The restaurant booking site OpenTable for example predicts one in four

The restaurant booking site opentable for example

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The restaurant-booking site OpenTable, for example, predicts one in four restaurants are likely to close because of the virus. And airlines that typically bank on selling at least 80% of their seats to make money will have to cut flights, amenities, and jobs if only 60% of their seats are filled in a post-pandemic world. Those are just a few of the nightmare scenarios. For now millions of workers in these fields are on furlough and getting paid unemployment benefits by the government. Others who work for idled small businesses have been put back on company payrolls through an emergency federal program that provides forgivable loans. Yet if these job losses turn from temporary to permanent it will make a recovery all the harder, keeping unemployment in the double digits at least until 2021. The jobless rate rose unofficially to almost 20% in May, according to a government analysis, from just 3.5% three months ago. More than 20 million people lost their jobs in April alone. Feeling growing public pressure and worried about falling tax revenue, every state is reopening their economies ore relaxing restrictions to try to limit the damage “The longer stay-in-place restrictions prevail, the more likely job losses are permanent rather than temporary,” said economist Stephen Gallagher of Societe Generale. There’s growing evidence that federal help is working for small business and state reopenings. The number of Americans in early May who were collecting unemployment benefits, known as continuing claims, actually fell for the first time since the crisis began. The much slower rise in continuing claims suggests that people are now beginning to return to work ,” chief U.S. economist Paul Ashworth of Capital Economics said. The Trump White House, with an eye toward the 2020 presidential elections, is pushing the states to reopen even faster. Yet most economy watchers, including Federal Reserve Chairman Jerome Powell, suggest Washington will have to spend even more than the $3 trillion it has already approved.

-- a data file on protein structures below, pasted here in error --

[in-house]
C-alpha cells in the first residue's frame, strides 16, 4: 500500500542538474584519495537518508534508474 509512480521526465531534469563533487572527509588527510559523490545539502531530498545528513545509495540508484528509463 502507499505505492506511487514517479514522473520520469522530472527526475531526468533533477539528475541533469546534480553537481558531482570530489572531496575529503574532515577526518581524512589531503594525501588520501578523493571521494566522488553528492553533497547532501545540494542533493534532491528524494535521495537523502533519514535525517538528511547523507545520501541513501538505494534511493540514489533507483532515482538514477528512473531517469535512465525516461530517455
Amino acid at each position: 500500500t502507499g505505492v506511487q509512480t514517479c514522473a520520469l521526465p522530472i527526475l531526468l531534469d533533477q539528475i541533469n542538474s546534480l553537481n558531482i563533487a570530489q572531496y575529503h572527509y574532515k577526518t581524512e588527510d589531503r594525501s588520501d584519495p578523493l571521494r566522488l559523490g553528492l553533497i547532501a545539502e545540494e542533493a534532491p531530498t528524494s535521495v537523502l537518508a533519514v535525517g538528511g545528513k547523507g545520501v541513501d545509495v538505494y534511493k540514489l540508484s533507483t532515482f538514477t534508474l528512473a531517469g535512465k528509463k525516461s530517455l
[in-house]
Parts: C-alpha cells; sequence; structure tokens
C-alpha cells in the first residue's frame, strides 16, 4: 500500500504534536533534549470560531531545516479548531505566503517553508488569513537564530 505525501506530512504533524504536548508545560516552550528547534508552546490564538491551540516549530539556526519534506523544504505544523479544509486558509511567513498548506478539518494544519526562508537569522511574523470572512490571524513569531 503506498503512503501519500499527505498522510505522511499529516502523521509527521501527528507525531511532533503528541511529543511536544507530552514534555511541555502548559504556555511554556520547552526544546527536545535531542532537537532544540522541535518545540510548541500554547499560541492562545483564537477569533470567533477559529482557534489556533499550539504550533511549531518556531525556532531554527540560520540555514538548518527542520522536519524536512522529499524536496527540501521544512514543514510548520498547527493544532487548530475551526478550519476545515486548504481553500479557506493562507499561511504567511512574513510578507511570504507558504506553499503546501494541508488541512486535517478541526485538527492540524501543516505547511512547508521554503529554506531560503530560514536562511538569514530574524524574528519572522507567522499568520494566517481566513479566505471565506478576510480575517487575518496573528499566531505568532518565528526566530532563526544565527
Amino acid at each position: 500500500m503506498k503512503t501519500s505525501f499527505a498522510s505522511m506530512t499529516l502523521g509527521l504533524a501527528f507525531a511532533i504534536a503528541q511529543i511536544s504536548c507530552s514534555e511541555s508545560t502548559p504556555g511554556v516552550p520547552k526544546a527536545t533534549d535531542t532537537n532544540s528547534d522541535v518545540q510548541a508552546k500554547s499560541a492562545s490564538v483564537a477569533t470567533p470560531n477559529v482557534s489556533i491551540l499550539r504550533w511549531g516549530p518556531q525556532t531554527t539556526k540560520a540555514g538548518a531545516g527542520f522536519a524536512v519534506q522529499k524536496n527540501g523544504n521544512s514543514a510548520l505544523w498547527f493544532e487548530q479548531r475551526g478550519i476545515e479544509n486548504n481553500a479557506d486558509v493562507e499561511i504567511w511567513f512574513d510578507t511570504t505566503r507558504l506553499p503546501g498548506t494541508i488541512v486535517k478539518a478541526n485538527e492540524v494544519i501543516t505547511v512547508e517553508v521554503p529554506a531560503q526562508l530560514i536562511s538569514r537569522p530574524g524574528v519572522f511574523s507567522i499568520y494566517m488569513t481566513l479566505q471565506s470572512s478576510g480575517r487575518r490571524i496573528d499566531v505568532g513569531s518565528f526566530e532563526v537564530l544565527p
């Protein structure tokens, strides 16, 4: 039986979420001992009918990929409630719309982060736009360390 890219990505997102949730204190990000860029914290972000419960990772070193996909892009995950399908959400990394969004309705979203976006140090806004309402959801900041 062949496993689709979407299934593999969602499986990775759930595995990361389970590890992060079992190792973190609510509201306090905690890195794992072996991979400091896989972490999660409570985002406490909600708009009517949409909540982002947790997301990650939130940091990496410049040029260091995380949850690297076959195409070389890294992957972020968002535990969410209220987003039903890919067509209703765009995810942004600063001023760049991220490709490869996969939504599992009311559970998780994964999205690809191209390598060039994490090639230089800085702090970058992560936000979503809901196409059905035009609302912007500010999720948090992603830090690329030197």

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“This is the biggest shock we’ve seen in living memory. The question that looms in the air is, is it enough?” Powell told senators at a hearing on Tuesday about emergency loans for business. The next pivotal event for the economy is likely to come by midsummer when federal programs that offer extra unemployment benefits and subsidies to keep small business workers on payrolls expire. If not enough workers are able to return to their jobs because business is slow, Congress might need to add more money to the pot to prevent more mass layoffs and another shock to the economy. Local and state governments are also coping with unprecedented declines in tax revenue and are being forced to lay off scores of workers. Democrats and Republicans are divided over whether to help them out, but if the crisis gets worse, a reluctant Trump White House might have to come to the rescue.
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